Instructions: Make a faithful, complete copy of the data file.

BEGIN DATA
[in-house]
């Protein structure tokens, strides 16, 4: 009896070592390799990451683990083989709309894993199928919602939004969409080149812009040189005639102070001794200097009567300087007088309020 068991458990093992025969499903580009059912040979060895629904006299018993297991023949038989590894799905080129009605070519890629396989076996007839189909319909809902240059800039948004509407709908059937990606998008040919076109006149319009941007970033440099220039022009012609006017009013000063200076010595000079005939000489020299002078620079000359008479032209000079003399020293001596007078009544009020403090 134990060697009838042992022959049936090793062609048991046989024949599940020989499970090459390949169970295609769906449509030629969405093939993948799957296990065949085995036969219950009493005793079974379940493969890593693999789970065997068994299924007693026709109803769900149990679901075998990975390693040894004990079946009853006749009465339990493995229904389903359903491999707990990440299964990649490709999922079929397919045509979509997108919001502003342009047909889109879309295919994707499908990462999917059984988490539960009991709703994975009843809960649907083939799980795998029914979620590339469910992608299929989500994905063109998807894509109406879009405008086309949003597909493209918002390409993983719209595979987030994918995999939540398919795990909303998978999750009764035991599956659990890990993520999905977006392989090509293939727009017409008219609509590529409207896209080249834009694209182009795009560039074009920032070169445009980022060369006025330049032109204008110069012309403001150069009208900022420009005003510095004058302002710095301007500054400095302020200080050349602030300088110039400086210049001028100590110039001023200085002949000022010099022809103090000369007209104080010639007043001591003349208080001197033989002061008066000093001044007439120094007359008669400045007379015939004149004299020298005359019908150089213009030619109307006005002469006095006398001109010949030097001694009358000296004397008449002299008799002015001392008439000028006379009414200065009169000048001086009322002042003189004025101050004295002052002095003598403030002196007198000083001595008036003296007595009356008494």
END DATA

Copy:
[in-house]
């Protein structure tokens, strides 16, 4: 009896070592390799990451683990083989709309894993199928919602939004969409080149812009040189005639102070001794200097009567300087007088309020 068991458990093992025969499903580009059912040979060895629904006299018993297991023949038989590894799905080129009605070519890629396989076996007839189909319909809902240059800039948004509407709908059937990606998008040919076109006149319009941007970033440099220039022009012609006017009013000063200076010595000079005939000489020299002078620079000359008479032209000079003399020293001596007078009544009020403090 134990060697009838042992022959049936090793062609048991046989024949599940020989499970090459390949169970295609769906449509030629969405093939993948799957296990065949085995036969219950009493005793079974379940493969890593693999789970065997068994299924007693026709109803769900149990679901075998990975390693040894004990079946009853006749009465339990493995229904389903359903491999707990990440299964990649490709999922079929397919045509979509997108919001502003342009047909889109879309295919994707499908990462999917059984988490539960009991709703994975009843809960649907083939799980795998029914979620590339469910992608299929989500994905063109998807894509109406879009405008086309949003597909493209918002390409993983719209595979987030994918995999939540398919795990909303998978999750009764035991599956659990890990993520999905977006392989090509293939727009017409008219609509590529409207896209080249834009694209182009795009560039074009920032070169445009980022060369006025330049032109204008110069012309403001150069009208900022420009005003510095004058302002710095301007500054400095302020200080050349602030300088110039400086210049001028100590110039001023200085002949000022010099022809103090000369007209104080010639007043001591003349208080001197033989002061008066000093001044007439120094007359008669400045007379015939004149004299020298005359019908150089213009030619109307006005002469006095006398001109010949030097001694009358000296004397008449002299008799002015001392008439000028006379009414200065009169000048001086009322002042003189004025101050004295002052002095003598403030002196007198000083001595008036003296007595009356008494």